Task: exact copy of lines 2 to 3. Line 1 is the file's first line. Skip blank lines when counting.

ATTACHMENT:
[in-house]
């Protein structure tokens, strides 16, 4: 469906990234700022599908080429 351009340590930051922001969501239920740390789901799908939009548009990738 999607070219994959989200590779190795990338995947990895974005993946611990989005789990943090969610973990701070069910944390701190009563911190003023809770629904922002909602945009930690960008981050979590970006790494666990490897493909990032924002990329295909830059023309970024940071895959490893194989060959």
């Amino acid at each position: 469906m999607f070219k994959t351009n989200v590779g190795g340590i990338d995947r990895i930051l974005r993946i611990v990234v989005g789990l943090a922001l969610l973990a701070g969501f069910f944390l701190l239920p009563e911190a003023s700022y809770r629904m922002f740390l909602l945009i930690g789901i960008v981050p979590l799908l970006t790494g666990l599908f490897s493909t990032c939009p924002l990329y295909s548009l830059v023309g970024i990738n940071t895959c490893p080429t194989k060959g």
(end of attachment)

């Protein structure tokens, strides 16, 4: 469906990234700022599908080429 351009340590930051922001969501239920740390789901799908939009548009990738 999607070219994959989200590779190795990338995947990895974005993946611990989005789990943090969610973990701070069910944390701190009563911190003023809770629904922002909602945009930690960008981050979590970006790494666990490897493909990032924002990329295909830059023309970024940071895959490893194989060959």
């Amino acid at each position: 469906m999607f070219k994959t351009n989200v590779g190795g340590i990338d995947r990895i930051l974005r993946i611990v990234v989005g789990l943090a922001l969610l973990a701070g969501f069910f944390l701190l239920p009563e911190a003023s700022y809770r629904m922002f740390l909602l945009i930690g789901i960008v981050p979590l799908l970006t790494g666990l599908f490897s493909t990032c939009p924002l990329y295909s548009l830059v023309g970024i990738n940071t895959c490893p080429t194989k060959g």